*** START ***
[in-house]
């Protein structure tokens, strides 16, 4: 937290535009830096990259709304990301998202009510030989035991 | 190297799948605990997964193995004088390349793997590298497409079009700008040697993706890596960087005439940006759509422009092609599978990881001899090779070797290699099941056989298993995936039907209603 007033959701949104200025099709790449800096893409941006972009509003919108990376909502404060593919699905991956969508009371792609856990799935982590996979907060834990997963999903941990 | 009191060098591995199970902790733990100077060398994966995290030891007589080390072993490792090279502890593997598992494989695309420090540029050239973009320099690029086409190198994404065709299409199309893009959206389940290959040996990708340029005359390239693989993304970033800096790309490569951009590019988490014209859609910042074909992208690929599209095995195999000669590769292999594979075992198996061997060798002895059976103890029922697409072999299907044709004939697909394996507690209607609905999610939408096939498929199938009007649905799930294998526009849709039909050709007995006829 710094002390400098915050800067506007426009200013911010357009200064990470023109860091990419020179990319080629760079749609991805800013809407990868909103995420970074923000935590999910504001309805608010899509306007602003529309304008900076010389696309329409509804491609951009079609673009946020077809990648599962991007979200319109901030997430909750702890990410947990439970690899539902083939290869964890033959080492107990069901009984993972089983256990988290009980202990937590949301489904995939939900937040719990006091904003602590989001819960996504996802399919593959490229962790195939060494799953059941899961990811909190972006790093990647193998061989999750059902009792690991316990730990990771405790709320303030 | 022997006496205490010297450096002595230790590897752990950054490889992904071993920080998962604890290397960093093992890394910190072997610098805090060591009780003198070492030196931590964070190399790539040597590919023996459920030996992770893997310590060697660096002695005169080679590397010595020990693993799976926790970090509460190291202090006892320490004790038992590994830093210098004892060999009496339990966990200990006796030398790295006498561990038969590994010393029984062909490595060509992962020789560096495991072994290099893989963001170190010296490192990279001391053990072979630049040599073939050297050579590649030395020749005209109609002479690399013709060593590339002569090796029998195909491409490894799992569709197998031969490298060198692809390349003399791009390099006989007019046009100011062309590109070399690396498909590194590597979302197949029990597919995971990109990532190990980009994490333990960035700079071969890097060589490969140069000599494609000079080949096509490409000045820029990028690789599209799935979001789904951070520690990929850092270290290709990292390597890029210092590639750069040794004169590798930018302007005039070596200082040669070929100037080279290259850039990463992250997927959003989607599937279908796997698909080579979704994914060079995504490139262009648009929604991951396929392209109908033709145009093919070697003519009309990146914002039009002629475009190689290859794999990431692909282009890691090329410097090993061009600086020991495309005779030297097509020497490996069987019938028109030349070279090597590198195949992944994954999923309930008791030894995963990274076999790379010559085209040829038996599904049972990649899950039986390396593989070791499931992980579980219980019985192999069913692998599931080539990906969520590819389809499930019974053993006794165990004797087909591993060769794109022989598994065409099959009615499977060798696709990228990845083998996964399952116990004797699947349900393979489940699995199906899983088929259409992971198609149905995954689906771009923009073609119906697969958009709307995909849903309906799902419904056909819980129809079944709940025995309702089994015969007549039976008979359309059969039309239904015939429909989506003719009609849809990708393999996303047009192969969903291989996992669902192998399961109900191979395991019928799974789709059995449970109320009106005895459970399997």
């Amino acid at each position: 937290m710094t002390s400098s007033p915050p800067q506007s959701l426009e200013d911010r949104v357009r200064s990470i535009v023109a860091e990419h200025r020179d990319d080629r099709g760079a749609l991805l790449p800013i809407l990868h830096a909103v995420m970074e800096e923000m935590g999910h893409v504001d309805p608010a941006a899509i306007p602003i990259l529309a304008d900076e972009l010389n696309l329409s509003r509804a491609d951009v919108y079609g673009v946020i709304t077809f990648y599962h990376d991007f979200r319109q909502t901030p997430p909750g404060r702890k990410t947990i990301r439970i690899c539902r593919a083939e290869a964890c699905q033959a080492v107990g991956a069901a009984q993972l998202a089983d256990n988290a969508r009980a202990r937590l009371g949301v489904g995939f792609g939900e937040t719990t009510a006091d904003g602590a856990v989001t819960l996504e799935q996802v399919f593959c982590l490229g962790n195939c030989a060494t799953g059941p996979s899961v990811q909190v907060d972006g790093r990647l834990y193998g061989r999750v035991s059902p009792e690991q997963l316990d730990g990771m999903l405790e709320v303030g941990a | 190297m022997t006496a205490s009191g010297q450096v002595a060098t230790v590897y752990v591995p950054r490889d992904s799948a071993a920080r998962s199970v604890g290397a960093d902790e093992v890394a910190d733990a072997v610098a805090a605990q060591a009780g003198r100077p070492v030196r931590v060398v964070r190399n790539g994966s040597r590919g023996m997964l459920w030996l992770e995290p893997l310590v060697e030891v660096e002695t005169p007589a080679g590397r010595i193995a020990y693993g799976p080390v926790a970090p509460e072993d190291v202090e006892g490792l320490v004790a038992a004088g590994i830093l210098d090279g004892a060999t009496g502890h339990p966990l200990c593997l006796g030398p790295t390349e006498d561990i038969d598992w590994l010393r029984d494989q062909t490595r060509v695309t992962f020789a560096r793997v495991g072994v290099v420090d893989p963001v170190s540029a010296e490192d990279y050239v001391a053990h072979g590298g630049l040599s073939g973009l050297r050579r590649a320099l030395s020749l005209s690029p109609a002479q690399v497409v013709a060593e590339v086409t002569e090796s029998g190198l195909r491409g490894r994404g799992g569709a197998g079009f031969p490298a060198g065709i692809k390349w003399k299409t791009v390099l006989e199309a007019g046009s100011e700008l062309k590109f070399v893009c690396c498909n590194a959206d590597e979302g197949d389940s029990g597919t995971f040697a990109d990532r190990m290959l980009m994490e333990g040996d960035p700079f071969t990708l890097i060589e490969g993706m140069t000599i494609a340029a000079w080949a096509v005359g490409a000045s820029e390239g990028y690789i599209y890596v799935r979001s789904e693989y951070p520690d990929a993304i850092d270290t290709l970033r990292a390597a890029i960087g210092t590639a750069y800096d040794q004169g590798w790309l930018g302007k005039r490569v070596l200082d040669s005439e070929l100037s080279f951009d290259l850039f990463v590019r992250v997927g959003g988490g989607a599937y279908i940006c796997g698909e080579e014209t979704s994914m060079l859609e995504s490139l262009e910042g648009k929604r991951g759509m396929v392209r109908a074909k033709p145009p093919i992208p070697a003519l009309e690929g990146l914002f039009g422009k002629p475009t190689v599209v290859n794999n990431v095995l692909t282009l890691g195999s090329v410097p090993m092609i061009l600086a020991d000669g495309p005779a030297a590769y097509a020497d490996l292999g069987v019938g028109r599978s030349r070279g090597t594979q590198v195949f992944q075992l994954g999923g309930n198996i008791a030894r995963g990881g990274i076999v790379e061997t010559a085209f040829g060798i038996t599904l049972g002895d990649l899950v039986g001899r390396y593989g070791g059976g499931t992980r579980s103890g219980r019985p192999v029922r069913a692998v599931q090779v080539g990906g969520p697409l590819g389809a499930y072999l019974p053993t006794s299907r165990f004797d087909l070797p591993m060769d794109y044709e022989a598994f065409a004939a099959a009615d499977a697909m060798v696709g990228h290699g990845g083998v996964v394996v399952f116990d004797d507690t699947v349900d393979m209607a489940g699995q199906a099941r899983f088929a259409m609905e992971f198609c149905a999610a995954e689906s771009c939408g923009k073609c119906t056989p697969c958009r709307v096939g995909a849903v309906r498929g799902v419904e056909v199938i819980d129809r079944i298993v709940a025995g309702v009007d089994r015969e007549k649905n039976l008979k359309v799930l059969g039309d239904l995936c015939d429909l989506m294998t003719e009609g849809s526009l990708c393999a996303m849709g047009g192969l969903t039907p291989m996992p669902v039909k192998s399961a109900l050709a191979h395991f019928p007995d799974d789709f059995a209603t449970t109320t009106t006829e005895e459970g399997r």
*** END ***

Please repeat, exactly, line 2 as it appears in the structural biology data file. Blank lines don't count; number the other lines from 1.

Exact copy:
């Protein structure tokens, strides 16, 4: 937290535009830096990259709304990301998202009510030989035991 | 190297799948605990997964193995004088390349793997590298497409079009700008040697993706890596960087005439940006759509422009092609599978990881001899090779070797290699099941056989298993995936039907209603 007033959701949104200025099709790449800096893409941006972009509003919108990376909502404060593919699905991956969508009371792609856990799935982590996979907060834990997963999903941990 | 009191060098591995199970902790733990100077060398994966995290030891007589080390072993490792090279502890593997598992494989695309420090540029050239973009320099690029086409190198994404065709299409199309893009959206389940290959040996990708340029005359390239693989993304970033800096790309490569951009590019988490014209859609910042074909992208690929599209095995195999000669590769292999594979075992198996061997060798002895059976103890029922697409072999299907044709004939697909394996507690209607609905999610939408096939498929199938009007649905799930294998526009849709039909050709007995006829 710094002390400098915050800067506007426009200013911010357009200064990470023109860091990419020179990319080629760079749609991805800013809407990868909103995420970074923000935590999910504001309805608010899509306007602003529309304008900076010389696309329409509804491609951009079609673009946020077809990648599962991007979200319109901030997430909750702890990410947990439970690899539902083939290869964890033959080492107990069901009984993972089983256990988290009980202990937590949301489904995939939900937040719990006091904003602590989001819960996504996802399919593959490229962790195939060494799953059941899961990811909190972006790093990647193998061989999750059902009792690991316990730990990771405790709320303030 | 022997006496205490010297450096002595230790590897752990950054490889992904071993920080998962604890290397960093093992890394910190072997610098805090060591009780003198070492030196931590964070190399790539040597590919023996459920030996992770893997310590060697660096002695005169080679590397010595020990693993799976926790970090509460190291202090006892320490004790038992590994830093210098004892060999009496339990966990200990006796030398790295006498561990038969590994010393029984062909490595060509992962020789560096495991072994290099893989963001170190010296490192990279001391053990072979630049040599073939050297050579590649030395020749005209109609002479690399013709060593590339002569090796029998195909491409490894799992569709197998031969490298060198692809390349003399791009390099006989007019046009100011062309590109070399690396498909590194590597979302197949029990597919995971990109990532190990980009994490333990960035700079071969890097060589490969140069000599494609000079080949096509490409000045820029990028690789599209799935979001789904951070520690990929850092270290290709990292390597890029210092590639750069040794004169590798930018302007005039070596200082040669070929100037080279290259850039990463992250997927959003989607599937279908796997698909080579979704994914060079995504490139262009648009929604991951396929392209109908033709145009093919070697003519009309990146914002039009002629475009190689290859794999990431692909282009890691090329410097090993061009600086020991495309005779030297097509020497490996069987019938028109030349070279090597590198195949992944994954999923309930008791030894995963990274076999790379010559085209040829038996599904049972990649899950039986390396593989070791499931992980579980219980019985192999069913692998599931080539990906969520590819389809499930019974053993006794165990004797087909591993060769794109022989598994065409099959009615499977060798696709990228990845083998996964399952116990004797699947349900393979489940699995199906899983088929259409992971198609149905995954689906771009923009073609119906697969958009709307995909849903309906799902419904056909819980129809079944709940025995309702089994015969007549039976008979359309059969039309239904015939429909989506003719009609849809990708393999996303047009192969969903291989996992669902192998399961109900191979395991019928799974789709059995449970109320009106005895459970399997």